The Iceberg rose (Rosa 'KORbin' Iceberg) has been beloved to home gardeners since it was first introduced as a floribunda in 1958 by rose breeder Reimer Kordes in Germany. Known for its powerful fragrance and disease resistance, Icebergs are particularly renowned for their vigorous growth and brilliant white blooms.
Video of the Day
These same blooms grace the Iceberg climber (Rosa 'Iceberg, Cl.'), a related cultivar developed by Cants of Colchester in the UK in the 1960s. How you prune an Iceberg rose depends on whether you have a floribunda, which is a bush form, or a climber.
The Iceberg is a repeat bloomer that has some shade tolerance. In fact, the blooms are known to better retain their very-bright white color if they're planted in a partial-shade location.
Pruning an Iceberg Floribunda
Pruning an Iceberg floribunda is similar to pruning any other floribunda. They are bushier plants than some other varieties such as hybrid teas or shrub roses. Prune in late winter or early spring before new growth emerges. In colder climates, wait until March to ensure that fresh cuts are not subject to hard freezes.
Floribundas produce clusters of flowers, as opposed to some varieties such as hybrid teas that produce large, single flowers. When pruning, leave floribunda stems longer than you would those of hybrid teas in order to promote the formation of these masses of blooms. First, cut out dead, diseased or crossing canes. Try to retain an open center to ensure good air circulation.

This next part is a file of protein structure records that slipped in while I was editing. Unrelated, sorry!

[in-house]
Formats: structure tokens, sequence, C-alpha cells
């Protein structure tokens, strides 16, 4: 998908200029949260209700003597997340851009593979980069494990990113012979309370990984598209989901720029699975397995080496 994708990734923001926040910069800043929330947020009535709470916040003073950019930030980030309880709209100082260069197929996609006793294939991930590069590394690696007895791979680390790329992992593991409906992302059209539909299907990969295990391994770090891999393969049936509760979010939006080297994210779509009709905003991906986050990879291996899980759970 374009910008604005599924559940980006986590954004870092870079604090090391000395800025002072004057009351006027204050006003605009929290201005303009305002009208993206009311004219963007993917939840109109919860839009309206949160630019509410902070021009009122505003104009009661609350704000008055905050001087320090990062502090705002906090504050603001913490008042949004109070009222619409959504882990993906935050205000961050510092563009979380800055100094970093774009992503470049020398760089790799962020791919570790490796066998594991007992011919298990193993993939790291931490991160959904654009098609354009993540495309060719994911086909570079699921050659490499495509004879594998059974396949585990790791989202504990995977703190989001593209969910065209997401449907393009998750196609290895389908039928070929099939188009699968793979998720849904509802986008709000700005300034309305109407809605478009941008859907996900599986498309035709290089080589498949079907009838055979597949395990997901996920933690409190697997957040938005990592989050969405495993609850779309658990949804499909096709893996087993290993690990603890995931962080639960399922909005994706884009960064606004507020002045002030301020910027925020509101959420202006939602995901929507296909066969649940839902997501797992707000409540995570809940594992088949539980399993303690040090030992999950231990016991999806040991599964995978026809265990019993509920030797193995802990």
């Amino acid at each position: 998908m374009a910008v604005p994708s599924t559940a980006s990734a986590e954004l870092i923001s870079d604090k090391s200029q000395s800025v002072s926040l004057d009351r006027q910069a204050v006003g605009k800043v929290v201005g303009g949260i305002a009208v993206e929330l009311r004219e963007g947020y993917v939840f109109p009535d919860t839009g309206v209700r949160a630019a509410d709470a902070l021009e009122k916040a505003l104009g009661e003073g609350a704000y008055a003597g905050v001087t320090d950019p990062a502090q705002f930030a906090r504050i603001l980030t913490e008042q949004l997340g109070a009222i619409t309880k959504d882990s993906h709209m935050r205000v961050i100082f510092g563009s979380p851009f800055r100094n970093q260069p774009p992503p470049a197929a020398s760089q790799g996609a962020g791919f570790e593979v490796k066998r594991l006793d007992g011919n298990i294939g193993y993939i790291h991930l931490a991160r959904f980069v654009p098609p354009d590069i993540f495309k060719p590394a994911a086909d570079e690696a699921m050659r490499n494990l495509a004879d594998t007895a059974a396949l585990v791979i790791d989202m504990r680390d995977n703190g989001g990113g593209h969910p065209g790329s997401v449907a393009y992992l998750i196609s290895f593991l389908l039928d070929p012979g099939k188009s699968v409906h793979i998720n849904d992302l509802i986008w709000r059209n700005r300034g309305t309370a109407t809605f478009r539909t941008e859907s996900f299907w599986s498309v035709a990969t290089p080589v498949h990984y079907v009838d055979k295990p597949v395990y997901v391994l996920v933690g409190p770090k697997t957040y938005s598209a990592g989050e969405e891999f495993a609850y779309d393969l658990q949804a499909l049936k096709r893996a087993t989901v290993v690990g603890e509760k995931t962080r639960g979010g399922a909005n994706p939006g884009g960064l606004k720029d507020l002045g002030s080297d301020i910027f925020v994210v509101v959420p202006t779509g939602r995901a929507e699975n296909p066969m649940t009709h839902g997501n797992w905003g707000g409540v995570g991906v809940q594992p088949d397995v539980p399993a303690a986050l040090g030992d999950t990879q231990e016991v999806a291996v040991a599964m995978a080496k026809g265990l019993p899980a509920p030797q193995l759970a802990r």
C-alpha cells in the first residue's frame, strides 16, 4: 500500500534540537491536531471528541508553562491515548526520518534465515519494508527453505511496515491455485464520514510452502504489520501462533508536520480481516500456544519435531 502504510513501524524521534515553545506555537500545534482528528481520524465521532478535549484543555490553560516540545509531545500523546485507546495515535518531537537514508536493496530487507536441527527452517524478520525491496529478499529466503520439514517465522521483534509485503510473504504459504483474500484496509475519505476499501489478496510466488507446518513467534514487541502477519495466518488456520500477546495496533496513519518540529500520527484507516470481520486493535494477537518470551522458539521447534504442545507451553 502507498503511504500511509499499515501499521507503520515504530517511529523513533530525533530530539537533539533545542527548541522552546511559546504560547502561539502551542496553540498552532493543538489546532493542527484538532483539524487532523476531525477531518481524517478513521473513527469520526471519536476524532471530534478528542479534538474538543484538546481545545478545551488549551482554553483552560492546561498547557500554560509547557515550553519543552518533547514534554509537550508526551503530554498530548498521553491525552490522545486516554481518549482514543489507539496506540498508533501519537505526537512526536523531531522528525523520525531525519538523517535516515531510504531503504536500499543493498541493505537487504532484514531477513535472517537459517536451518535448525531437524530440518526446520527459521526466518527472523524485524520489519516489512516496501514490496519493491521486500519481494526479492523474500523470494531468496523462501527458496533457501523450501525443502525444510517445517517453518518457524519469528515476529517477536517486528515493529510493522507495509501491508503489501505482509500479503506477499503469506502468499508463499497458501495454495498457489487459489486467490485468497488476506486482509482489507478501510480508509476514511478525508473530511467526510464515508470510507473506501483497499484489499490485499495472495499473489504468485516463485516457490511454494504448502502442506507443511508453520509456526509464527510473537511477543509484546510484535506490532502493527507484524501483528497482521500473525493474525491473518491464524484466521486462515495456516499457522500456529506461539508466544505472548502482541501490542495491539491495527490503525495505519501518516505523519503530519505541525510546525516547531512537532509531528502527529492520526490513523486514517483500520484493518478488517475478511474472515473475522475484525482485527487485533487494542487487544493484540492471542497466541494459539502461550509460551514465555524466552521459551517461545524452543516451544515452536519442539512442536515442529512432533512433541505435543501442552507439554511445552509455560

Cut the remaining, healthy canes to about 1 foot. If a cane is less vigorous, let it retain more height. If the rose is a few years old, consider pruning some older stems to just a few inches from the level of the soil to promote the development of new canes from the base.
Pruning an Iceberg Climber
The most important — in fact, critical — thing to know about pruning an Iceberg climber is that it blooms only on old wood, unlike the floribunda variety. Let's repeat it: old wood only. The term "old wood" refers to growth that appeared the previous year before blooms. This means that you can't prune out this season's canes if you want blooms next season. Note that this isn't necessarily true of all climbing roses, so if you're caring for other climbing cultivars, familiarize yourself with their specific growing characteristics.
Here's how to do it: Immediately after flowering, prune lightly to remove old flowers and the canes they grew on. Take care to retain the newer canes which will be greener and more supple, as these will produce flowers the following summer. There's no need to do a heavy pruning, since the goal of a climbing rose is to, well, climb! Its canes may reach 15 feet or higher, and if you want to retain the height, you shouldn't prune them out each season.
Go ahead and remove canes that are unhealthy, spindly or misshapen — for example, canes that are crossing, diseased or just don't complement your vision for how you want your climber to look. When you remove a cane completely, make sure you remove it close to the base using a 45 degree-angle cut so water will run off the wound rather than sit.